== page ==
Paul L. Caron

Wednesday, June 4, 2008

The Nadir of Rankings Puffery: Quinnipiac's WSJ Ad

In our Moneyball article, we note several glaring of examples of deans who have signed the LSAC letter urging law school applicants to ignore the U.S. News rankings who nevertheless issue glowing press releases when their schools advance in the rankings. What Law Schools Can Learn from Billy Beane and the Oakland Athletics, 82 Texas L. Rev. 1483 (2004).  I have chronicled more recent examples here.  (For some tongue in check advice, see here.)

Yesterday's Wall Street Journal contained a jarring half-page ad from the Board of Trustees at Quinnipiac University congratulating "The Dean and the Faculty of the School of Law for their most recent U.S. News & World Report ranking among law schools nationally."  Although Quinnipiac is ranked in the Third Tier (which places it somewhere between 105-141 (although this source says its actual ranking is 108)), the ad goes on to state that "[b]ased on objective criteria alone, the Law School is well within the Top 100 law schools in America with the following rankings ...:

  • Student:Faculty Ratio (14th)
  • Median LSAT (85th)
  • Average Exepnditures per Student (63rd)
  • Acceptance Rate (56th)
  • Volumes in Libraries (87th)
  • Employment 9 Months After Graduation (90th)"

Qunnipiac appears to have cherry picked its data, since it does not include other objective categories such as Median GPA, Acceptance Rate, Employment at Graduation, and Bar Passage Rate.  (It it also curious that Quinnipiac included its Average Expenditures per Student ranking, since U.S. News does not publicly reveal its rankings in this category.)

By all accounts, Quinnipiac is a fine school with a strong faculty (as evidenced in this study of faculty productivity (criteria here)).  But one wonders whether the school could have found better uses for the money it spent on yesterday's ad.  (The rack rate for such an ad appears to be over $100,000.)  As Brian Leiter has noted, schools that emphasize the U.S. News overall ranking are on a fool's errand.  But at a minimum, If the school wants to make hay out of its U.S. News ranking, it should at least be more forthright in the data it publicizes.  And it should join Northwestern in refusing to sign the deans' anti-U.S. News letter.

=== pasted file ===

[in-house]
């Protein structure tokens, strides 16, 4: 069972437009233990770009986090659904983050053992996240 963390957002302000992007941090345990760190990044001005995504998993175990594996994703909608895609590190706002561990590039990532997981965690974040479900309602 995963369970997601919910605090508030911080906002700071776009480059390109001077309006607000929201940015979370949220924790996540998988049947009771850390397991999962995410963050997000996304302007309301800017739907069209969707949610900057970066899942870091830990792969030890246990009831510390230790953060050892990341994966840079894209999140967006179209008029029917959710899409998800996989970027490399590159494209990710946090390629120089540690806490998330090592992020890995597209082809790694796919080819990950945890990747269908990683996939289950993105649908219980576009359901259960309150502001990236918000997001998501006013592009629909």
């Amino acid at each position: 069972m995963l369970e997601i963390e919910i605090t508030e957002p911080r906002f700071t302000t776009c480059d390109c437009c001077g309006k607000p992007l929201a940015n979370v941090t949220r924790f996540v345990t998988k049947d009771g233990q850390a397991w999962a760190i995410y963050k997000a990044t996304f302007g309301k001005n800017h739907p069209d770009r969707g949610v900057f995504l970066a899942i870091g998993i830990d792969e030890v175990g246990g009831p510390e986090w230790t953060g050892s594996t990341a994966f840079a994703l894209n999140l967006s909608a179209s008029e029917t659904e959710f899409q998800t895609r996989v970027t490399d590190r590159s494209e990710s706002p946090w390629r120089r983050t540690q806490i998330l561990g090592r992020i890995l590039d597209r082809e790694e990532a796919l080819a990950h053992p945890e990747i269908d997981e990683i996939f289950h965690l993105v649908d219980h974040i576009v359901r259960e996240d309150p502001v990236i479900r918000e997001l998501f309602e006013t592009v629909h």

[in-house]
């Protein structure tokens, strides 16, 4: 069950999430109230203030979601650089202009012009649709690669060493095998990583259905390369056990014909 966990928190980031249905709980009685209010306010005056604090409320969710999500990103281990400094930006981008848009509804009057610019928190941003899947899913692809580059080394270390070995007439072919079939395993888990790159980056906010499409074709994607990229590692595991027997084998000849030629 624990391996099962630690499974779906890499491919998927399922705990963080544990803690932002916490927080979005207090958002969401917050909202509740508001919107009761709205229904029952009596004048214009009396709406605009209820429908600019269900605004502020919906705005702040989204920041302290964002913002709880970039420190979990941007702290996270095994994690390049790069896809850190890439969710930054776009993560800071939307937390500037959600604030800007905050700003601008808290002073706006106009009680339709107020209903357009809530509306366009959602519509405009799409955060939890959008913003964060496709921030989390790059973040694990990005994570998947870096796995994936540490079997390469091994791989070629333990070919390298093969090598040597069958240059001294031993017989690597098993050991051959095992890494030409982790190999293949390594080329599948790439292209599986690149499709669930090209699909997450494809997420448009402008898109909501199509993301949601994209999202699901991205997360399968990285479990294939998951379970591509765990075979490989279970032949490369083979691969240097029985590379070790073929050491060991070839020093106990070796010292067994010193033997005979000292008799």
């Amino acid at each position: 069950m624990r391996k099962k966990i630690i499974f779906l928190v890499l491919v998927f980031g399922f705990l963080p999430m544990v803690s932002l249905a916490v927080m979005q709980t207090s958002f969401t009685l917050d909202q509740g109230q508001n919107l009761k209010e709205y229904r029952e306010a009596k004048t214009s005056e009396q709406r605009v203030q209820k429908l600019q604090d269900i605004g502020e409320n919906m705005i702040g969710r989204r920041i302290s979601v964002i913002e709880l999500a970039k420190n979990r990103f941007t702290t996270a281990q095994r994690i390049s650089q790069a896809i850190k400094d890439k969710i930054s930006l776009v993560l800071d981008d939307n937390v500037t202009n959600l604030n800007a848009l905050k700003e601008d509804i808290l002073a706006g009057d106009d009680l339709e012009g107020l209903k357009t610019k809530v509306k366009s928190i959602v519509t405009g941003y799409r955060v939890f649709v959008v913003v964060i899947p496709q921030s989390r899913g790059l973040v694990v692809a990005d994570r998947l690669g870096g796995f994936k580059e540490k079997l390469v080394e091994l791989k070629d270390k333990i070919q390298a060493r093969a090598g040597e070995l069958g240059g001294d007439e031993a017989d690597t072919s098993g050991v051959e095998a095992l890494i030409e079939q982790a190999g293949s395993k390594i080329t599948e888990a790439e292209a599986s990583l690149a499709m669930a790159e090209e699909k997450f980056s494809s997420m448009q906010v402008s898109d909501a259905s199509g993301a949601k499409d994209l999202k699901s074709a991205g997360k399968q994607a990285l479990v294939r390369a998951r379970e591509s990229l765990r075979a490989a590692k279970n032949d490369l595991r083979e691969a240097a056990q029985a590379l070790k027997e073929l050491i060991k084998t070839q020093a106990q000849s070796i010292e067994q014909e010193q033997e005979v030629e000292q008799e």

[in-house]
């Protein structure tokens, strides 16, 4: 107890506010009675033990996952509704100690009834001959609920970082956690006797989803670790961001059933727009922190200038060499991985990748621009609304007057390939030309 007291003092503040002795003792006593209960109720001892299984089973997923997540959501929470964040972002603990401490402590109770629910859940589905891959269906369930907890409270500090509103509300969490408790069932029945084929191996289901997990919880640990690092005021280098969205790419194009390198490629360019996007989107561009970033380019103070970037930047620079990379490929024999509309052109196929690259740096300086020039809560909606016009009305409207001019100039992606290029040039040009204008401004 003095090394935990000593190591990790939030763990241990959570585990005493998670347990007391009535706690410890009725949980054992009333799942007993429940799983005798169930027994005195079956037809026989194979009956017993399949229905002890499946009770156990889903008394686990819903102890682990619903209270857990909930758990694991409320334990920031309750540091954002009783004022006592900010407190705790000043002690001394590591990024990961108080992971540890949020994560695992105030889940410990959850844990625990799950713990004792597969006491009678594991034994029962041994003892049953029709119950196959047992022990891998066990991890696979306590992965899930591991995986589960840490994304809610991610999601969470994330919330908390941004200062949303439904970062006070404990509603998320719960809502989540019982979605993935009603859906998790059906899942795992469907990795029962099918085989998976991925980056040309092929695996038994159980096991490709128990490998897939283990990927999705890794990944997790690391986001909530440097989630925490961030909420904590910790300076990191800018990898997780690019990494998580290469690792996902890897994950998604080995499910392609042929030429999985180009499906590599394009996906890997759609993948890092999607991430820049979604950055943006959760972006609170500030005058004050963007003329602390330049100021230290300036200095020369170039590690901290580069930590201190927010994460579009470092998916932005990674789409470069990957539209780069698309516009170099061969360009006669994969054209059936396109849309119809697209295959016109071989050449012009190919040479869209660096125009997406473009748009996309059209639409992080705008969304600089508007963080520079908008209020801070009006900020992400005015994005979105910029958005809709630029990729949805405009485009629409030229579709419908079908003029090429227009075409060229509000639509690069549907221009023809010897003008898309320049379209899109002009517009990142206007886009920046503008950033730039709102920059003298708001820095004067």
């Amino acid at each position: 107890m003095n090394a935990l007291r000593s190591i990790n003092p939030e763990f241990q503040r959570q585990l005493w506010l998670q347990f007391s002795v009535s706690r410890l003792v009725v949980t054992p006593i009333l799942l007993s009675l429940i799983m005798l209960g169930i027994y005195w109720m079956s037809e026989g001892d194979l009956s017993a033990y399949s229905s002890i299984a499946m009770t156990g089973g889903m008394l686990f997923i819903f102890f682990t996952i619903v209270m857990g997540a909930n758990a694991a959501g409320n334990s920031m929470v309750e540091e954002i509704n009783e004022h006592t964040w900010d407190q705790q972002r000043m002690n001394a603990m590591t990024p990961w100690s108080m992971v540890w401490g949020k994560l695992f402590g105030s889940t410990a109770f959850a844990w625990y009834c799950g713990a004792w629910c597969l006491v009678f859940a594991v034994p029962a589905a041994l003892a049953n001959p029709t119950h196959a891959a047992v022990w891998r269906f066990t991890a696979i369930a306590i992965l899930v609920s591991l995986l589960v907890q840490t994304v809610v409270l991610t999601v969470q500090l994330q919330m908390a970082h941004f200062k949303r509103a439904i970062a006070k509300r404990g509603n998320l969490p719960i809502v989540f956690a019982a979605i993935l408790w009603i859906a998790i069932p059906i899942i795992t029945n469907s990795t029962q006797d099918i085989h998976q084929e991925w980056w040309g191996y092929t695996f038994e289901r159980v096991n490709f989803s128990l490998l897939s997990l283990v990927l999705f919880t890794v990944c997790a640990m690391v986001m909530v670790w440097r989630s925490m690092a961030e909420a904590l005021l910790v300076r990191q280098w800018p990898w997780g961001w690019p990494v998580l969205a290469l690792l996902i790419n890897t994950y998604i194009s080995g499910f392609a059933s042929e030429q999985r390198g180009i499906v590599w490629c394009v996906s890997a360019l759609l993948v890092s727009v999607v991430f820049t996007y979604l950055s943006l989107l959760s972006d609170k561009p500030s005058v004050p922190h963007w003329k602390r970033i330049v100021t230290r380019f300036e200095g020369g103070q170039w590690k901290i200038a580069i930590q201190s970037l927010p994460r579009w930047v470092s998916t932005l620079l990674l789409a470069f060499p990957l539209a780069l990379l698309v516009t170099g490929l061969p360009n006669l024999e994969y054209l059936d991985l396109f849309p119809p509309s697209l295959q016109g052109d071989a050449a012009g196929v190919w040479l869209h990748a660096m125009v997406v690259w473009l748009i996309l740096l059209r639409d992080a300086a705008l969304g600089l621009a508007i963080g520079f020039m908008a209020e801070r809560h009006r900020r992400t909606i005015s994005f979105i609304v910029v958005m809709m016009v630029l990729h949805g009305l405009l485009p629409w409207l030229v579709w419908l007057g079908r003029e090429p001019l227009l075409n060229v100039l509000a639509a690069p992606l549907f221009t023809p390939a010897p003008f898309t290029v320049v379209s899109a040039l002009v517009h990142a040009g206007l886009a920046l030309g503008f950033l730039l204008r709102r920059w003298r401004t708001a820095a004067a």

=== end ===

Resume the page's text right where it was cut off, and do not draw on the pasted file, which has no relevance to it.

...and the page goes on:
Update:  I am told that the same ad ran in the national edition of the New York Times on May 22.  (The rack rate for such an ad appears to be over $100,000.)

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Or the school could have used that money for full scholarships for 6 students for the year . . .

Posted by: AS | Jun 5, 2008 8:21:31 AM

I agree... with tuition (including fees) for the 2008-2009 year set at $38,830... and total student enrollment of 396, $200,000 worth of ads cost each student approximately $505. I wonder if the school administration asked every student... hey... would everyone mind contributing an extra $505 to run an ad with loaded statistics?

Student enrollment:

Posted by: QU Law Alumnus | Jun 5, 2008 7:07:22 AM